Others

There are many others, of course, that I didn’t seriously consider. Mozilla Sunbird seems to be dead or dying (and I wouldn’t use a XUL-based application anyway). Decibel doesn’t seem to have Last.fm support and the resource leakage has impressed me in all the wrong ways. The story is similar for Exaile and Quod Libet.

Victor – Clementine

I eventually settled on clementine-player. This project seems to be a backlash against the UI changes of Amarok 2; it is an attempt to port the UI and ideas of Amarok 1.4 to Qt4. Personally, I have nothing against the UI of Amarok 2 (I rather like it, actually), but 1.4 was also perfectly acceptable to me.

It is written in C++, but I can forgive that. It has been stable so far and it has a surprisingly modest memory footprint (compared to Banshee). The Last.fm support works, and that basically decided matters. The song change notification situation is also rather happier than under Banshee; it is separate from the system tray and uses DBus and the freedesktop.org notification standard.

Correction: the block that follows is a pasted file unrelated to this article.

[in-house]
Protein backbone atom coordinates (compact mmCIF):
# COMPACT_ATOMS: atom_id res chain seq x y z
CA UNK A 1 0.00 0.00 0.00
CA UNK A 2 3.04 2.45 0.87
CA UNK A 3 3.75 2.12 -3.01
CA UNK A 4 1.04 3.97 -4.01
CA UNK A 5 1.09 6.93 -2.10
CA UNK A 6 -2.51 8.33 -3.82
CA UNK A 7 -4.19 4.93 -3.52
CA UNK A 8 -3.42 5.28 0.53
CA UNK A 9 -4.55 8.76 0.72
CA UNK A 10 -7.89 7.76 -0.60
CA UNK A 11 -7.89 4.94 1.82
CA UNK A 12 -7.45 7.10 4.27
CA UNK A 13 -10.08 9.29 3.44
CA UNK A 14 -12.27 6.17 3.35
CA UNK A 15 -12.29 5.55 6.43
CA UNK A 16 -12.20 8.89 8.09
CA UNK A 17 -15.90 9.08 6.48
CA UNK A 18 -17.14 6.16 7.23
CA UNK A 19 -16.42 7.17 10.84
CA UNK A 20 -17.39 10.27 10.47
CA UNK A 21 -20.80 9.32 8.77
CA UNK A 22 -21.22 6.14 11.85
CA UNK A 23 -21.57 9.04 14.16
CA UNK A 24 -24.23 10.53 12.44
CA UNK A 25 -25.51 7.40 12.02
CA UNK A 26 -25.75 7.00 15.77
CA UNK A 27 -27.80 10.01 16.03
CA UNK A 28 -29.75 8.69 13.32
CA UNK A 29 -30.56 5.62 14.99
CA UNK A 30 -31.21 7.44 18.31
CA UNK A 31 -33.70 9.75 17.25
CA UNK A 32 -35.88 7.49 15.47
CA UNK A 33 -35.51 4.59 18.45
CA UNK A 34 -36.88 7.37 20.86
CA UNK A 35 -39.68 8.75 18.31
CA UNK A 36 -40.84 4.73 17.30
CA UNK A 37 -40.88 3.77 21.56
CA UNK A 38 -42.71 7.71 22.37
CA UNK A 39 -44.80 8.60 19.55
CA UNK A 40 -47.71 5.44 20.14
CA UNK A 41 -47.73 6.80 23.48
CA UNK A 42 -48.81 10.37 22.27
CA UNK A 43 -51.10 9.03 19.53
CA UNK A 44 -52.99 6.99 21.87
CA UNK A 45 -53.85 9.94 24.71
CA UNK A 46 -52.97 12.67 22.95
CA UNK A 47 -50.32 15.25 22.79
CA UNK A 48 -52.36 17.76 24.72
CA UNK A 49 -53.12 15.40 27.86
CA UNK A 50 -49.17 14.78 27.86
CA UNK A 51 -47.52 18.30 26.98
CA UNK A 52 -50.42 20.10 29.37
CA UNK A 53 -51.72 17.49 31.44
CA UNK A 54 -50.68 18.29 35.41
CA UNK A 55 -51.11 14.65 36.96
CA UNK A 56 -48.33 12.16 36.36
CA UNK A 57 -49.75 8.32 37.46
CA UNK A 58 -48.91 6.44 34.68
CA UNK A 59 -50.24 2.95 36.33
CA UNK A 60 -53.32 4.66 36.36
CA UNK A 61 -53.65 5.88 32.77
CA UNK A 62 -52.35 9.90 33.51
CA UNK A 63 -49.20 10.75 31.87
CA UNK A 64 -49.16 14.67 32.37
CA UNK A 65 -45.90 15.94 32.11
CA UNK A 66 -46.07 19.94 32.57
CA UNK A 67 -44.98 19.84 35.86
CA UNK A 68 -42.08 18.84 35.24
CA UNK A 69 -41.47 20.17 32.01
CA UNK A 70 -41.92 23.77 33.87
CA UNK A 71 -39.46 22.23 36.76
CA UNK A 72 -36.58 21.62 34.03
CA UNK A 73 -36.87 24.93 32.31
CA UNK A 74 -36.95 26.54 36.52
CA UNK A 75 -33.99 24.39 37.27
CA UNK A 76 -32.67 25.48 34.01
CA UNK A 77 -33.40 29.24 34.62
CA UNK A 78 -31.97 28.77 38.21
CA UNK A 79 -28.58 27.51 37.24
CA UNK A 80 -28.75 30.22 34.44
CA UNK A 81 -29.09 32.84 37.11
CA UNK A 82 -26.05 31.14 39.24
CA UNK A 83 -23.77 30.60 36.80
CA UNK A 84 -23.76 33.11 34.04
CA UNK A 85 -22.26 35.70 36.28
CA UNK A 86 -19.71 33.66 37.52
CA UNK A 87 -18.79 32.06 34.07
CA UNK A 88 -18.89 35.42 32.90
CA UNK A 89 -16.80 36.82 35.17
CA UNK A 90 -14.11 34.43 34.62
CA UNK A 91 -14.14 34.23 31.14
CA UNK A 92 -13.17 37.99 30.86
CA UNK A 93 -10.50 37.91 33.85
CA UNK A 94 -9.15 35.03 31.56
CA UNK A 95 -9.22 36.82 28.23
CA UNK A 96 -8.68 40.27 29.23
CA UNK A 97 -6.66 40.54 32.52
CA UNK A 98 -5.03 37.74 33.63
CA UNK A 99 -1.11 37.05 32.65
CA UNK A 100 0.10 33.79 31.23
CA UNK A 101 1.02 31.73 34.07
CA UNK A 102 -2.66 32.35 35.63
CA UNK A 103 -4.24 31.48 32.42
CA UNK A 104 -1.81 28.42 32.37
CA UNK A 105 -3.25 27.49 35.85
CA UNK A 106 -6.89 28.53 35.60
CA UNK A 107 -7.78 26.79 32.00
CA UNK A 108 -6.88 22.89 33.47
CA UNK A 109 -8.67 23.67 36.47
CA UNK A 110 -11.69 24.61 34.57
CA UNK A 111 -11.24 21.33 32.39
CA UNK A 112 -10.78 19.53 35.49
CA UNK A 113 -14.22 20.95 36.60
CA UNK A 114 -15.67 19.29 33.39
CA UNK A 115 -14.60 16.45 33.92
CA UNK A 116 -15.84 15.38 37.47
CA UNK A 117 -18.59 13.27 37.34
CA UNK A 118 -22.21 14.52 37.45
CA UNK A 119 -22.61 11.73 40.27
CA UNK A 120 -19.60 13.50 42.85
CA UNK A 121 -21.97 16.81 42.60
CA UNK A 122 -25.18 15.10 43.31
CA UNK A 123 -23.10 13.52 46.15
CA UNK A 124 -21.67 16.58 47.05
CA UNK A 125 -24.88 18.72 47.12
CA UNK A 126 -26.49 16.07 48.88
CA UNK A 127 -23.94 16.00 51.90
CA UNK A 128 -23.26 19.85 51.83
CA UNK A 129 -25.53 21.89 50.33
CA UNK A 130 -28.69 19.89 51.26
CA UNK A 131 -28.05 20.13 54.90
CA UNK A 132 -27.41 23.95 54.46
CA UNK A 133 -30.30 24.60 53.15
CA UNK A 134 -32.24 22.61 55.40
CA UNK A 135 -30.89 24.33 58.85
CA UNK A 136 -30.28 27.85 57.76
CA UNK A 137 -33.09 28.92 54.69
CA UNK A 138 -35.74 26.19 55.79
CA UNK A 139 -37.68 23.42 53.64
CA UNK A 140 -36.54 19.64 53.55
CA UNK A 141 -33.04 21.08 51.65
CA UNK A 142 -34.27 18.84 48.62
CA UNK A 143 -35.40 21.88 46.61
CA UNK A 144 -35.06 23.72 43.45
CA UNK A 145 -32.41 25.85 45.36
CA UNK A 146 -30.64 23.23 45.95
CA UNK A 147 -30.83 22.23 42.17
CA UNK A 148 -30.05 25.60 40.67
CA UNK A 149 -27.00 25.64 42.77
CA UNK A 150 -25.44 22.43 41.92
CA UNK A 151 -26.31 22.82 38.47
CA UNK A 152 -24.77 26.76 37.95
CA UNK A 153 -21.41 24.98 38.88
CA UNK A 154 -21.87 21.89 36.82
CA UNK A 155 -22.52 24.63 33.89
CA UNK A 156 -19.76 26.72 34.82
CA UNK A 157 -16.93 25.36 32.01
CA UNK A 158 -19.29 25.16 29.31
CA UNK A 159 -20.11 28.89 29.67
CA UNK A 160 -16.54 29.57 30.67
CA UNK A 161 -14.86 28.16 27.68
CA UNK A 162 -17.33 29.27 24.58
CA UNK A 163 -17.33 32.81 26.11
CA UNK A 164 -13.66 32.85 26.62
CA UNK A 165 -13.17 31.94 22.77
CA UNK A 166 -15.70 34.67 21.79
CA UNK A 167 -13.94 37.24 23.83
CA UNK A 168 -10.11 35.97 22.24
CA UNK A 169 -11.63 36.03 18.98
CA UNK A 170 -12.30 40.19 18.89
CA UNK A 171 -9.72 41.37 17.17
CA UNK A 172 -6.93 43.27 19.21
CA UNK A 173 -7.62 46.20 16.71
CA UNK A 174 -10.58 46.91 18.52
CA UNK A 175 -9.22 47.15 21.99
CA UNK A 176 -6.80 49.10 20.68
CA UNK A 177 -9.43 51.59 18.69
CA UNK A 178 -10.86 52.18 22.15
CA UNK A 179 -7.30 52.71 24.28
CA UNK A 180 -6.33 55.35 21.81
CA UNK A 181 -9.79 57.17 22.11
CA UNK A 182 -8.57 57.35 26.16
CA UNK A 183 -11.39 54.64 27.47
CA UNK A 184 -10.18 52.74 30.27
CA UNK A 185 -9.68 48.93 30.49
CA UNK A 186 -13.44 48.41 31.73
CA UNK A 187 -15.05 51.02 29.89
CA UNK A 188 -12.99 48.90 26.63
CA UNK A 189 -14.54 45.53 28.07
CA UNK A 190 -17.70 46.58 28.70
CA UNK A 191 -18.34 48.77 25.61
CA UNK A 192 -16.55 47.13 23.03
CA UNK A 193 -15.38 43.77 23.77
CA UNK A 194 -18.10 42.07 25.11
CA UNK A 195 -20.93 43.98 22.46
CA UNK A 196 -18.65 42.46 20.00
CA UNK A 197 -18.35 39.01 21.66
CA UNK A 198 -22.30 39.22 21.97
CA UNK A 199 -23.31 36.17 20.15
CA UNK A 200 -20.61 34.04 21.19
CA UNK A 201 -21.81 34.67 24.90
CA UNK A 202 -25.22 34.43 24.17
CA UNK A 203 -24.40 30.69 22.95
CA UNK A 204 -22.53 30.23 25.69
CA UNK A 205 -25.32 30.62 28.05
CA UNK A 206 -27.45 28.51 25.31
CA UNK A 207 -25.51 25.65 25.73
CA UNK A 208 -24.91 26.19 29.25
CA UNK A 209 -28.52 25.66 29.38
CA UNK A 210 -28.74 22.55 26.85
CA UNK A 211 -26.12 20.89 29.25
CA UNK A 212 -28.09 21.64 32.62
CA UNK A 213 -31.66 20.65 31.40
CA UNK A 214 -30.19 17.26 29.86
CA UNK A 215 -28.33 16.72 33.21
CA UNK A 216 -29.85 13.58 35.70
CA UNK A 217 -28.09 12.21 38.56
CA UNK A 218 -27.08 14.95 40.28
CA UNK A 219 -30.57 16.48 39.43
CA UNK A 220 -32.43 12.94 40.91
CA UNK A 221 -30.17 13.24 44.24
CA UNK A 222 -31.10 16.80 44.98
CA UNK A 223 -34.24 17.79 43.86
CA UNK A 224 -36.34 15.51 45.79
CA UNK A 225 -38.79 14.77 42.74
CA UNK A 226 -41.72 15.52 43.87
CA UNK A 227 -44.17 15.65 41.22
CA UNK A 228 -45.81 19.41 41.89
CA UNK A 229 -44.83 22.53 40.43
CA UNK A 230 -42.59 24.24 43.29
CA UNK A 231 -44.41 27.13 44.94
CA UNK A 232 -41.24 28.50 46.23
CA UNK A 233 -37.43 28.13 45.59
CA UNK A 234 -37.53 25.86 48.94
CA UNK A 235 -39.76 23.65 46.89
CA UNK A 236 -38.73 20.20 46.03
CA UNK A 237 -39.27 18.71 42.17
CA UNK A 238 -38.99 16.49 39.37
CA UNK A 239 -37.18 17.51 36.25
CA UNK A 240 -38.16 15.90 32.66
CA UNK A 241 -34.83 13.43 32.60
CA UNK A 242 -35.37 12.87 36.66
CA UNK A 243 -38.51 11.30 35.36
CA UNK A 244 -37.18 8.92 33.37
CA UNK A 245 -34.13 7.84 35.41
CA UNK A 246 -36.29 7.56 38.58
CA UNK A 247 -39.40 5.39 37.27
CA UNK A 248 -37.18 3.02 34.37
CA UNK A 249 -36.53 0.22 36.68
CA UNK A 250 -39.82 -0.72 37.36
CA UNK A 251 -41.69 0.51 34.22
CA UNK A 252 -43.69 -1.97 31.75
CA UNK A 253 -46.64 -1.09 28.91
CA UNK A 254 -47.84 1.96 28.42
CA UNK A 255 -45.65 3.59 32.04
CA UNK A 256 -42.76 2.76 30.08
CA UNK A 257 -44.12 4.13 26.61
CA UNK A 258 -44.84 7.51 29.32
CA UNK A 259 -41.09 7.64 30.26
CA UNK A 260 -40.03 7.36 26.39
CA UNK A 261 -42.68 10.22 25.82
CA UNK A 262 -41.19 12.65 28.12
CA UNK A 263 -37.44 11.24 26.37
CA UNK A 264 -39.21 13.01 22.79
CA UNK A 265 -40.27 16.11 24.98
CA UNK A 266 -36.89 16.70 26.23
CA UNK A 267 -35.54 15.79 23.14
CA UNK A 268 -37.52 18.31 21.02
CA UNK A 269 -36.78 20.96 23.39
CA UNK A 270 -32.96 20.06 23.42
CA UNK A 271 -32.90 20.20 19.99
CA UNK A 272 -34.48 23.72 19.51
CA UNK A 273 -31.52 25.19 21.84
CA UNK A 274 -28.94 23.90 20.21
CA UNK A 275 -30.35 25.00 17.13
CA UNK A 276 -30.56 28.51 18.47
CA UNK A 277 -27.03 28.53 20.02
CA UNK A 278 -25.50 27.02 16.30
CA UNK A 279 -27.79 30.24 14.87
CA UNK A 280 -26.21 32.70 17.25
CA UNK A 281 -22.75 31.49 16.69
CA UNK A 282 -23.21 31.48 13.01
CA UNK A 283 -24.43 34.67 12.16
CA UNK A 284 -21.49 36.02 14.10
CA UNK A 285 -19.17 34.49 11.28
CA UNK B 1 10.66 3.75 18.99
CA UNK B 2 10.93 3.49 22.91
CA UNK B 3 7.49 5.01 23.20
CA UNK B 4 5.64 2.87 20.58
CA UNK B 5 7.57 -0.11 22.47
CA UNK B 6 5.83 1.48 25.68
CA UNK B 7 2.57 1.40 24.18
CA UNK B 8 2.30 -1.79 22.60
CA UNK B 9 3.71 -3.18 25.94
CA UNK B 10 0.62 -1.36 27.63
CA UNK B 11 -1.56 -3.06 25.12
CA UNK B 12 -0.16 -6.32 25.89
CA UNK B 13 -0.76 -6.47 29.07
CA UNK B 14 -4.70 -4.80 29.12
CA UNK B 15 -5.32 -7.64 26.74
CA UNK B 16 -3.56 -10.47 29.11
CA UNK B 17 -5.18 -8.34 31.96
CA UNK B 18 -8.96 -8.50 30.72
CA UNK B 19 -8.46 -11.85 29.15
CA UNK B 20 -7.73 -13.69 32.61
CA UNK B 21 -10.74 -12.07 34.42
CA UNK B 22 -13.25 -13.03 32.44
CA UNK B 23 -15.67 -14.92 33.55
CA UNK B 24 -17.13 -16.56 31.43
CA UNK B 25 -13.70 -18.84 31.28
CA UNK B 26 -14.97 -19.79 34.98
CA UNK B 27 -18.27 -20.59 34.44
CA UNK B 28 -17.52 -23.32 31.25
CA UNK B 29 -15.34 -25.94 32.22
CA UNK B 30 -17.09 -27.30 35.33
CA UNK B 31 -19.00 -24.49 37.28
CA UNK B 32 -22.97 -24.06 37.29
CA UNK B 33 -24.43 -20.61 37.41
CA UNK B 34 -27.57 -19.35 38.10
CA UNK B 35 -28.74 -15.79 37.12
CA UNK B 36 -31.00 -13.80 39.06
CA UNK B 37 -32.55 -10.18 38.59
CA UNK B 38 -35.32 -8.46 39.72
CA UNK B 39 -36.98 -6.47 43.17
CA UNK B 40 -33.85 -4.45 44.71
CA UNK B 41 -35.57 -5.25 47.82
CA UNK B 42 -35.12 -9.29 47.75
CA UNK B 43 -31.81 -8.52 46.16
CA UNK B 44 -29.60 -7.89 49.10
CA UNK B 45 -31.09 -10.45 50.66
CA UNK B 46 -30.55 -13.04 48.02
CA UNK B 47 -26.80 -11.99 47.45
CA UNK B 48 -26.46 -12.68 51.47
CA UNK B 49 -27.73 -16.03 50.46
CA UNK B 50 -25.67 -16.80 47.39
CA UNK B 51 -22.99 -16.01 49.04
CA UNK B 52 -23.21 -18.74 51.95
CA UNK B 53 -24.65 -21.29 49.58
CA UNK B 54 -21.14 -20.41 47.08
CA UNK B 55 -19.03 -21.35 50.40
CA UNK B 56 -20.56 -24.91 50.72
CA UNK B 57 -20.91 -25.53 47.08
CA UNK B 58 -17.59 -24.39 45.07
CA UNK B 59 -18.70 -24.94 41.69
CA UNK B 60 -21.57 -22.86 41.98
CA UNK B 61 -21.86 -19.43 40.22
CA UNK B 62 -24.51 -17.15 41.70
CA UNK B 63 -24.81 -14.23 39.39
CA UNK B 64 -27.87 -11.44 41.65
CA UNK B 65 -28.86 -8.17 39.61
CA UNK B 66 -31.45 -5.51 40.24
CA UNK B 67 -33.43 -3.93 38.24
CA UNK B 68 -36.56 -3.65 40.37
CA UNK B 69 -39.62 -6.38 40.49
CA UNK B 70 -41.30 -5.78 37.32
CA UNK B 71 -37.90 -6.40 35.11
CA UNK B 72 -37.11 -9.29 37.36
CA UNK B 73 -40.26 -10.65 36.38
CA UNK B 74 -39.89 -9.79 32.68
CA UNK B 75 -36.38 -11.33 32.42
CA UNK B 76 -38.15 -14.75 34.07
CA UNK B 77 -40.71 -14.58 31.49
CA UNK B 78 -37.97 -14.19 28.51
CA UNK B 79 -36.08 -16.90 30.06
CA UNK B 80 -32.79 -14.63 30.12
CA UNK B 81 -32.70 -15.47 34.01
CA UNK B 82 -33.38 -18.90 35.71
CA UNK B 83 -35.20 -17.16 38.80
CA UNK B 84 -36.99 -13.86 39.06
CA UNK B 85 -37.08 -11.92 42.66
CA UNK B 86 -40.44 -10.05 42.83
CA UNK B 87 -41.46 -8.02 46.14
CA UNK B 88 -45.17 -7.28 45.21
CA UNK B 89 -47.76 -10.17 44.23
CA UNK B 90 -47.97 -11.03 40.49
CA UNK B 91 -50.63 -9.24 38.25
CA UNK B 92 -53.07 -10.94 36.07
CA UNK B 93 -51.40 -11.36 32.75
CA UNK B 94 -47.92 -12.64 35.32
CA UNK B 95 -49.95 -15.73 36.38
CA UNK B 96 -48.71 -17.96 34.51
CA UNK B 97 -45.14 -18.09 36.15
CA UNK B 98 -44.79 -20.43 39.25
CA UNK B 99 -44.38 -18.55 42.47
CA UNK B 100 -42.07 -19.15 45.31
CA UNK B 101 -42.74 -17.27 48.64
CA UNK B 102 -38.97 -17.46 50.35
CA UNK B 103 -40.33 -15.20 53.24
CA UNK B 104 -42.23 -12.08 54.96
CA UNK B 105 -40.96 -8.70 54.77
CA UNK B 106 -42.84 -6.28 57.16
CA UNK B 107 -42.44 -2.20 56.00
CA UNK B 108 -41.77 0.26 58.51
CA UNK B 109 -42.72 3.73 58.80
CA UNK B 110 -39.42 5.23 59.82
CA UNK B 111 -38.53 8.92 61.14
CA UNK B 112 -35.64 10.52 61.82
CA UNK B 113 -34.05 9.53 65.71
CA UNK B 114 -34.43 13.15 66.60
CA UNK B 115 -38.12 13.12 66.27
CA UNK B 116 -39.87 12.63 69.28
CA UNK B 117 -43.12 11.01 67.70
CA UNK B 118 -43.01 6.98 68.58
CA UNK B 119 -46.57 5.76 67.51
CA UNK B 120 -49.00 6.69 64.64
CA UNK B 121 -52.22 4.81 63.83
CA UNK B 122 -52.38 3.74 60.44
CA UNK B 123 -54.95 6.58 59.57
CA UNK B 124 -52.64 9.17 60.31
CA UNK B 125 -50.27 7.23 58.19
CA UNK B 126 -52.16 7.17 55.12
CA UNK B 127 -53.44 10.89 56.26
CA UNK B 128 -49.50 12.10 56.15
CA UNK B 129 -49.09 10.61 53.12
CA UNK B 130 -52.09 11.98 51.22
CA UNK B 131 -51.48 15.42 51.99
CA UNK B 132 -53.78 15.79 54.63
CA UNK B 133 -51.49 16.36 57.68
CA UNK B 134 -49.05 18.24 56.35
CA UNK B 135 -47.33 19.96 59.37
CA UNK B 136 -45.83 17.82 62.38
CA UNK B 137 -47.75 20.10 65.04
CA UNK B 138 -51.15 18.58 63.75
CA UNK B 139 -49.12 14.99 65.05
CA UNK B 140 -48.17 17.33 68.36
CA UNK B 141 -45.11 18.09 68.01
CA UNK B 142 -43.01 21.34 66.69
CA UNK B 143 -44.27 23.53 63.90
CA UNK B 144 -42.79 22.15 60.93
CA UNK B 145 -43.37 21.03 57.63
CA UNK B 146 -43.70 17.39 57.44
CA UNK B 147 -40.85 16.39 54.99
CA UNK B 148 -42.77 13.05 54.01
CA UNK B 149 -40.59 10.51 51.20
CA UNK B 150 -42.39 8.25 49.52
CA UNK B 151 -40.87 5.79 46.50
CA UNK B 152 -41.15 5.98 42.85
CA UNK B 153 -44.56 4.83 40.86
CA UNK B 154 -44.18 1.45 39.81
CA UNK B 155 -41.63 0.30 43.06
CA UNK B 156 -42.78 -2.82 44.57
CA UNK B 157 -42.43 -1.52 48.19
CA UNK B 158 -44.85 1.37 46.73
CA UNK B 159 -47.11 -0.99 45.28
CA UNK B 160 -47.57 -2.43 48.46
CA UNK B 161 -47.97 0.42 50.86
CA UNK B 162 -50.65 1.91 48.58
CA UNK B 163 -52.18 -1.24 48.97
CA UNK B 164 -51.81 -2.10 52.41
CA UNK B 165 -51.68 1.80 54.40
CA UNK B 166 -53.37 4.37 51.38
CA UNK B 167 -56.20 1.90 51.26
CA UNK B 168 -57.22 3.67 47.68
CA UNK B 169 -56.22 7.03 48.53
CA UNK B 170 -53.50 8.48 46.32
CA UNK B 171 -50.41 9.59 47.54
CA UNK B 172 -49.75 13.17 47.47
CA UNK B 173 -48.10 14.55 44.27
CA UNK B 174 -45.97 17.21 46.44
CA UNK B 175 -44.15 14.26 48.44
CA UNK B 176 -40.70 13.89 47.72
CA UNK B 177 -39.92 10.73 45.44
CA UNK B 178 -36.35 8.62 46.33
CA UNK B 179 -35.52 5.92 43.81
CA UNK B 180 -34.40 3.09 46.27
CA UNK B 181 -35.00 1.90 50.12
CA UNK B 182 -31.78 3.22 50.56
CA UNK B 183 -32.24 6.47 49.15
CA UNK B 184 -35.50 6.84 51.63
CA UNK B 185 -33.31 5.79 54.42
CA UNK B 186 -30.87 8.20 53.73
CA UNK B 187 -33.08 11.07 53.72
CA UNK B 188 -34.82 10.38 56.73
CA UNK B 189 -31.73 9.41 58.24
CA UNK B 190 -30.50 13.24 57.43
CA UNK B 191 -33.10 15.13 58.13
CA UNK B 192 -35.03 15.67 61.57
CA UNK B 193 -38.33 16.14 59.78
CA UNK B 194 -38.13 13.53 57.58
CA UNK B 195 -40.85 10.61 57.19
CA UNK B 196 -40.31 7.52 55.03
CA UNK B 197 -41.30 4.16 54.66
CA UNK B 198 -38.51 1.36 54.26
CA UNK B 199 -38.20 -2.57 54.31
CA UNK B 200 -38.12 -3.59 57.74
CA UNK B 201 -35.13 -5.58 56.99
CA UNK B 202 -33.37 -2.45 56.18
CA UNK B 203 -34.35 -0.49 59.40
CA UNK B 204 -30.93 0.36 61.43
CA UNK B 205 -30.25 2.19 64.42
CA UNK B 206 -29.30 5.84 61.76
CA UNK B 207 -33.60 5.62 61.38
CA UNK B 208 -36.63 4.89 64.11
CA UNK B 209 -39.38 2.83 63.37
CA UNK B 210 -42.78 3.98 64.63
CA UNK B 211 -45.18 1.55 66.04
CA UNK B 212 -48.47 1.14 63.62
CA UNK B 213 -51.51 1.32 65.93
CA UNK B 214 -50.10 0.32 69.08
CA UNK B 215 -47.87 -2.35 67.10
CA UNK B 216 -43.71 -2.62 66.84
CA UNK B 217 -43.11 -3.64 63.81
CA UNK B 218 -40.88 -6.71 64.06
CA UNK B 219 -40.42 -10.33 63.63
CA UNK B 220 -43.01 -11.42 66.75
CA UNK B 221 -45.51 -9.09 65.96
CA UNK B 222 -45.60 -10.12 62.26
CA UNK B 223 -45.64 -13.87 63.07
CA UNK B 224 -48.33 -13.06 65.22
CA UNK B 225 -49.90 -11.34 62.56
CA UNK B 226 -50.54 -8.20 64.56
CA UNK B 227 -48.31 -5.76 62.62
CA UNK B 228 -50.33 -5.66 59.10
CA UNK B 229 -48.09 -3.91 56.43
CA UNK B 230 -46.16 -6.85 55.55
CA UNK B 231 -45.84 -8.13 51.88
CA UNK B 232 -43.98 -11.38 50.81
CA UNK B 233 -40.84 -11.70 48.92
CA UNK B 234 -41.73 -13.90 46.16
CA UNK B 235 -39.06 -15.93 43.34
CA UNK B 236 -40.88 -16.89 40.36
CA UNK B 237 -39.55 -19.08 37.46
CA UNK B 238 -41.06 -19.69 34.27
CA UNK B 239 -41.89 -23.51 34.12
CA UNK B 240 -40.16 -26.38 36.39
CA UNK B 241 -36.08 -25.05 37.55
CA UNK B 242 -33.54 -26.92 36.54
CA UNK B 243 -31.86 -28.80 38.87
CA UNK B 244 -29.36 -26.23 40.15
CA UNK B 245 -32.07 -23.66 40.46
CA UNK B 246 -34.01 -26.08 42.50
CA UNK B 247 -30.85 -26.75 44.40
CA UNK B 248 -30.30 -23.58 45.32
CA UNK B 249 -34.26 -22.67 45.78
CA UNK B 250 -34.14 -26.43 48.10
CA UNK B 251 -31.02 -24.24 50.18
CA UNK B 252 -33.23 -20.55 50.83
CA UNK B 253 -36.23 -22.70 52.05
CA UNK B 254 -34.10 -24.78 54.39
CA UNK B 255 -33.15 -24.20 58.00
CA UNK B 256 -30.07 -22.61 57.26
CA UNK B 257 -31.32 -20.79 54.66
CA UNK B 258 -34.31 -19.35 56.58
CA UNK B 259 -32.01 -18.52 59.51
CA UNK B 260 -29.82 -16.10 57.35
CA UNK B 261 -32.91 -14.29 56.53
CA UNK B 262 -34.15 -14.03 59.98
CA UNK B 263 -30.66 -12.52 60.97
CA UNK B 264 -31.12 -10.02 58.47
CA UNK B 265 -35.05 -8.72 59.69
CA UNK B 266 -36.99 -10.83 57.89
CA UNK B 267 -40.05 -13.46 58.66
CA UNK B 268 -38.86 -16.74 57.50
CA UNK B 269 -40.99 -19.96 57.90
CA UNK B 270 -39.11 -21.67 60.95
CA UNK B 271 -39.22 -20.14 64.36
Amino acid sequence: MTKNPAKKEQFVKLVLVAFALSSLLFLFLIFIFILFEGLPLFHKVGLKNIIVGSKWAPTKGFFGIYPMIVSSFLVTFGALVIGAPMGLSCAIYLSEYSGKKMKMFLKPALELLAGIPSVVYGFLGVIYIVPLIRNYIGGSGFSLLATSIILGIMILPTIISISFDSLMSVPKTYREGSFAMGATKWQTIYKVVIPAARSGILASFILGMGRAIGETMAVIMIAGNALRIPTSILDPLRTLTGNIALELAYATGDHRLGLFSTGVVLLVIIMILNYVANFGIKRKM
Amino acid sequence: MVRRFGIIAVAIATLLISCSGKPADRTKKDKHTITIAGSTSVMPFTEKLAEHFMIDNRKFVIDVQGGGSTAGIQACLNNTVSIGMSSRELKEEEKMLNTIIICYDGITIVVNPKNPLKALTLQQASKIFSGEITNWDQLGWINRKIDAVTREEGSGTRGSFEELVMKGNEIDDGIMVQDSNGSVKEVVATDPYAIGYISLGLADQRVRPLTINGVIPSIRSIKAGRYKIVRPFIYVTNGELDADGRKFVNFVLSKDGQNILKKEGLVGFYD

Building it by hand was a bit of a pain, but bearable. I’m not sure how the developers compile it, but I found myself needing to much with the CMake build file quite a bit to add extra include directories and libraries. It depends on liblastfm, which is reasonable. Unfortunately, two projects go by that name and they are not at all API-compatible. The actual version that is required is the Qt and C++-based one.

The recommended audio backend is currently gstreamer, which seems fairly reasonable to me. They claim that it works on the three main platforms (Windows, OS X, and Linux), though only Linux support really matters to me. It is not yet in the main Debian repository, but they provide Debian (along with Fedora) packages on their project page.

Things I Want

I can’t think of too many features that I might want which clementine does not implement. One thing that I do miss from Amarok 1.4 was Musicbrainz-based tagging. I won’t hold my breath.